A bitmap file basically consists of a header of variable size, however most commonly used header is of 54 bytes. In this tutorial we'll be writing a 24 bit Bitmap image. The body of a 24 bit bitmap image contains value for each pixel. Each pixel consists of 3 color channels in BGR (blue, green and red) sequence, where each channel is of 1 byte. Therefore each pixel in a 24 bit bitmap file is of 3 bytes (or 24 bits).
(For detailed specifications of the bitmap file format check: Bitmap-Specifications)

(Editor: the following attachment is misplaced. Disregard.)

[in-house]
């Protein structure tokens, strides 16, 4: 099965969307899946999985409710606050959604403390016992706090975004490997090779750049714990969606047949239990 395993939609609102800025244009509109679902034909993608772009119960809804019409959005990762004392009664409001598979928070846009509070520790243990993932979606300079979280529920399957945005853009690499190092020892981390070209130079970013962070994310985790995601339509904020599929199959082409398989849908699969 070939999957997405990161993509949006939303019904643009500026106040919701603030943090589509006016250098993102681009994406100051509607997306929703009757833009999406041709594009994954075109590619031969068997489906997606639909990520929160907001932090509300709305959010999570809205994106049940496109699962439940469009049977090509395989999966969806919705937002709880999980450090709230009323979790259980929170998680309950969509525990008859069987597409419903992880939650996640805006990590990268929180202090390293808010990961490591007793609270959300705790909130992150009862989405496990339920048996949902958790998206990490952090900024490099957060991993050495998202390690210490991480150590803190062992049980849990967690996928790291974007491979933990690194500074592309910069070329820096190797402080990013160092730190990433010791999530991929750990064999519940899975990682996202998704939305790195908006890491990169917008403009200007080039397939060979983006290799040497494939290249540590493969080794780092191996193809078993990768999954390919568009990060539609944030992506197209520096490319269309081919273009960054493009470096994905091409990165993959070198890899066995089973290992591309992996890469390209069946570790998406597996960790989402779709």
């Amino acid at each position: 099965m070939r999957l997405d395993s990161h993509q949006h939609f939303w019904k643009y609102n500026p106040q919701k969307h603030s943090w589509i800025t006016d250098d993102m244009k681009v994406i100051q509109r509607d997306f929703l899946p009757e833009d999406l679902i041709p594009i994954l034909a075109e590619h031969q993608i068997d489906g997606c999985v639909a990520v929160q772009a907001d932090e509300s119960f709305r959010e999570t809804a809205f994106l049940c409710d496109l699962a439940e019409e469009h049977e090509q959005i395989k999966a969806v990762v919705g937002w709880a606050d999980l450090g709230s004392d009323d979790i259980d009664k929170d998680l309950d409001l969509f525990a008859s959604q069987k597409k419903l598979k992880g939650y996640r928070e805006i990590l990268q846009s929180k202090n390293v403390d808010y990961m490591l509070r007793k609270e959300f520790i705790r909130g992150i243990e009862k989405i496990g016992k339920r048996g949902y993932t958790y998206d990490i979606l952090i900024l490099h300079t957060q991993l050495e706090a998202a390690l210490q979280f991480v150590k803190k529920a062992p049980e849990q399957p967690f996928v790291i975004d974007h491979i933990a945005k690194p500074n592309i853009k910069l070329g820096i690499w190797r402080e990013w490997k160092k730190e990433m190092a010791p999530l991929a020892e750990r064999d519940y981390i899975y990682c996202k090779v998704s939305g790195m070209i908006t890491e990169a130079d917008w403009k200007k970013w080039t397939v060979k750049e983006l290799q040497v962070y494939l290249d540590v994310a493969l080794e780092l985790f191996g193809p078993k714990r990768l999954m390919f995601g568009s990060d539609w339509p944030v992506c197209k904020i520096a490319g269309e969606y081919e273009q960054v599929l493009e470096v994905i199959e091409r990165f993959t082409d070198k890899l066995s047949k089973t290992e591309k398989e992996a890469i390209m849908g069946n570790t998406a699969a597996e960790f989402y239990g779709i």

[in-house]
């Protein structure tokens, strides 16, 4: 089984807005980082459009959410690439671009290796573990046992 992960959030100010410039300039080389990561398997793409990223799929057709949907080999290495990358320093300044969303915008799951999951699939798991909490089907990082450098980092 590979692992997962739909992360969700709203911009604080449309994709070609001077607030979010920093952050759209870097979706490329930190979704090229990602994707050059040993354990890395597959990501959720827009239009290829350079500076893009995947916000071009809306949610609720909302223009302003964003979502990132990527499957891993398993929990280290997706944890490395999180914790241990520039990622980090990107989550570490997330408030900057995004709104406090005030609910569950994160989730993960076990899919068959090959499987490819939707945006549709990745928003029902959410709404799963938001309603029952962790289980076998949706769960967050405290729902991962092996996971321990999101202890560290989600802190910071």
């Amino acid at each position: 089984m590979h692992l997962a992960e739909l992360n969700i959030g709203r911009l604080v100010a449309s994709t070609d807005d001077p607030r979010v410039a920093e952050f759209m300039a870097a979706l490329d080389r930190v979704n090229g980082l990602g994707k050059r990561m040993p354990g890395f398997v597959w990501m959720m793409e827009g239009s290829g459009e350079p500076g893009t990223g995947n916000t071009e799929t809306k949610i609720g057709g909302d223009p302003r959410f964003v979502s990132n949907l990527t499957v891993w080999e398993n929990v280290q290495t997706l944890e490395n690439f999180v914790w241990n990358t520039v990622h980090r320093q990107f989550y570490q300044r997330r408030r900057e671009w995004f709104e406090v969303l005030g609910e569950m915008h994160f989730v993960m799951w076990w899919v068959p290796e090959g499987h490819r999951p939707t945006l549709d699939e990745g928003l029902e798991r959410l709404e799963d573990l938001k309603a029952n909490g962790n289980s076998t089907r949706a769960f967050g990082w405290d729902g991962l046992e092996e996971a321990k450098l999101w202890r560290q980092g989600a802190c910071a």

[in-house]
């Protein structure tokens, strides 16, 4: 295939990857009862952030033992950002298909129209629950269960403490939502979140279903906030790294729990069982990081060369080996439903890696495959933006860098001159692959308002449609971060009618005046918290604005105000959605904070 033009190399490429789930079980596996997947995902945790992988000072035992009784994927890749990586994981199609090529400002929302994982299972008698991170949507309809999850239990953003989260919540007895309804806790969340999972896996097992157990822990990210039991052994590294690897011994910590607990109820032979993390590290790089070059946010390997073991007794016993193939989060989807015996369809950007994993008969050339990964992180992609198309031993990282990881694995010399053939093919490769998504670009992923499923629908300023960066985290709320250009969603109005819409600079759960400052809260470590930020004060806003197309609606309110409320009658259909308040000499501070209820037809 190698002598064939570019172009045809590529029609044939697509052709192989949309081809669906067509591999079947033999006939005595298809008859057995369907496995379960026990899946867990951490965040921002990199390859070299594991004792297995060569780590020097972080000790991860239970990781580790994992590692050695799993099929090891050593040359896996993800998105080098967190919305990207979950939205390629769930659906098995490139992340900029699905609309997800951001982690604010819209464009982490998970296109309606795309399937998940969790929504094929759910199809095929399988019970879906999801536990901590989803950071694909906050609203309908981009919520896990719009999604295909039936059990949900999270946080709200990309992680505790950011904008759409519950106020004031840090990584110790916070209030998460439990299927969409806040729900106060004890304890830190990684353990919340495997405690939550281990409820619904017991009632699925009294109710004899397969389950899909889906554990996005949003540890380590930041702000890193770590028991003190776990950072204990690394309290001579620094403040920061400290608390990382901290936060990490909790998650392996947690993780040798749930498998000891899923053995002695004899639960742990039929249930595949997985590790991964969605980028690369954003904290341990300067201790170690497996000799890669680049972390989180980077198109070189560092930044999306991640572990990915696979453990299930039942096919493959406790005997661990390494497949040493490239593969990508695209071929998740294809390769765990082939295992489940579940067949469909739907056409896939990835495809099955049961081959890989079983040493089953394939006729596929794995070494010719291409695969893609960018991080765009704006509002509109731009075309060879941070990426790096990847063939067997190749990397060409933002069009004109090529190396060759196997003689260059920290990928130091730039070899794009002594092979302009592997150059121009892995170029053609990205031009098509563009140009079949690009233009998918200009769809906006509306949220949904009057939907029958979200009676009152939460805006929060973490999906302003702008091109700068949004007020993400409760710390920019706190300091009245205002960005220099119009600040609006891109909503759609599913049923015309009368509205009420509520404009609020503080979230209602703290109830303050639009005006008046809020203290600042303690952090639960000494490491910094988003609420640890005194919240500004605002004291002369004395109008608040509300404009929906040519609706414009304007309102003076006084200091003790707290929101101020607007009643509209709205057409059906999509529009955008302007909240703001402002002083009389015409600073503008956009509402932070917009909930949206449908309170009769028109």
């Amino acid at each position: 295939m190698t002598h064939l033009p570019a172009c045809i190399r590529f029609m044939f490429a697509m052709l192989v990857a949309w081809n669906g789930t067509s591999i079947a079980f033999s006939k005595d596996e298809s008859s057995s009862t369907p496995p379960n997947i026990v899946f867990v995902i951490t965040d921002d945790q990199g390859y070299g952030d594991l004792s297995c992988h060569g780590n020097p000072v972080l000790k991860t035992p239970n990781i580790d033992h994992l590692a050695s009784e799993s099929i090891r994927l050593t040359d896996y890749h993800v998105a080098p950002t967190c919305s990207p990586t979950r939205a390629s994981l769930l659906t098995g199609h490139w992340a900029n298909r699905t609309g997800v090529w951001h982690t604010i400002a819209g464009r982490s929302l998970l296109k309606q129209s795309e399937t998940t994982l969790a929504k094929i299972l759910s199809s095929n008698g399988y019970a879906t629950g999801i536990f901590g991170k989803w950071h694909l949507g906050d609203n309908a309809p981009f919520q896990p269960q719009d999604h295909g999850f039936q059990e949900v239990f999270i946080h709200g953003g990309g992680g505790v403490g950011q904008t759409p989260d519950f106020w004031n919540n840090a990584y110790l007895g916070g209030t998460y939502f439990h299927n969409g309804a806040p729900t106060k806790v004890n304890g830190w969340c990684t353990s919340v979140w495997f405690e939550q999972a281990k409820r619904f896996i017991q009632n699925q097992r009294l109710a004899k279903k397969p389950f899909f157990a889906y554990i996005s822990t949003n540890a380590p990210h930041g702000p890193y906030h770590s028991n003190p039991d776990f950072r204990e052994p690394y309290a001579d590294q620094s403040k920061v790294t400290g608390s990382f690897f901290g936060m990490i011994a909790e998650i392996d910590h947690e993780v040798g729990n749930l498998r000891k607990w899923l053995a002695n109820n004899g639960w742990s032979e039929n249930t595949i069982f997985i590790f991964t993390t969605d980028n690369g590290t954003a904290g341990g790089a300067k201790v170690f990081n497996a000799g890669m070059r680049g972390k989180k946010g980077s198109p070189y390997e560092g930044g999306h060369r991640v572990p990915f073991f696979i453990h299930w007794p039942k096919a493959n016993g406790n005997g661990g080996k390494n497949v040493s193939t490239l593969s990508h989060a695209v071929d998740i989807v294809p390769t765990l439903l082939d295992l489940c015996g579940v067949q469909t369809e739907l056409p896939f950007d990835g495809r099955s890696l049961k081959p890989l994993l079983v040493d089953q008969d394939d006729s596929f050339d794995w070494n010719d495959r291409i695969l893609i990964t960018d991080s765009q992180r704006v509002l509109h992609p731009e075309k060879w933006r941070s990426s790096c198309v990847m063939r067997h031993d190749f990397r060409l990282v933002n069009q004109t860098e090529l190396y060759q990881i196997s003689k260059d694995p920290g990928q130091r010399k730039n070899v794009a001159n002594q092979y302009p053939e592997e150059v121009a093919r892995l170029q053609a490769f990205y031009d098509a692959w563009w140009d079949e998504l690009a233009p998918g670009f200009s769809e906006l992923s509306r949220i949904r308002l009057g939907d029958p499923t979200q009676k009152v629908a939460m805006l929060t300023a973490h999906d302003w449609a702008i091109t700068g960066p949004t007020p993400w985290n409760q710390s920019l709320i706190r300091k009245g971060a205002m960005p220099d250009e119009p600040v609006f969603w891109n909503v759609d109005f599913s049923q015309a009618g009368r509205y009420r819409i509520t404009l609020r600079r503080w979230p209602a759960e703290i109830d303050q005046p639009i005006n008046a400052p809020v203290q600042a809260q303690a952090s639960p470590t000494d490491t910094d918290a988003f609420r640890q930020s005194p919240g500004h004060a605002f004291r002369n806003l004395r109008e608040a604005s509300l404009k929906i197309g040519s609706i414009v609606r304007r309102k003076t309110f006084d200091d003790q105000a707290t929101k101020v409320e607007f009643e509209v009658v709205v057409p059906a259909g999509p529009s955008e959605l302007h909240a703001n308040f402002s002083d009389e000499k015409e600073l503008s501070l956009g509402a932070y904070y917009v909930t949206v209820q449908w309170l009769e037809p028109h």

III. Code

(For Complete Example Code: Click Here)

  • Including Standard Libraries:
#include <cstdint> // for specific size integers
#include <fstream> // for file handling
using namespace std;
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  • Creating the Header:

The Bitmap file has two headers for meta data. First header (bitmap file header) tells that this binary file is a bitmap file. The next header (bitmap info header) contains additional meta-data about the image.
For bitmap file header (14 bytes) we need to create the following data structure:

struct BmpHeader {
    char bitmapSignatureBytes[2] = {'B', 'M'};
    uint32_t sizeOfBitmapFile = 54 + 786432;
    uint32_t reservedBytes = 0;
    uint32_t pixelDataOffset = 54;
} bmpHeader;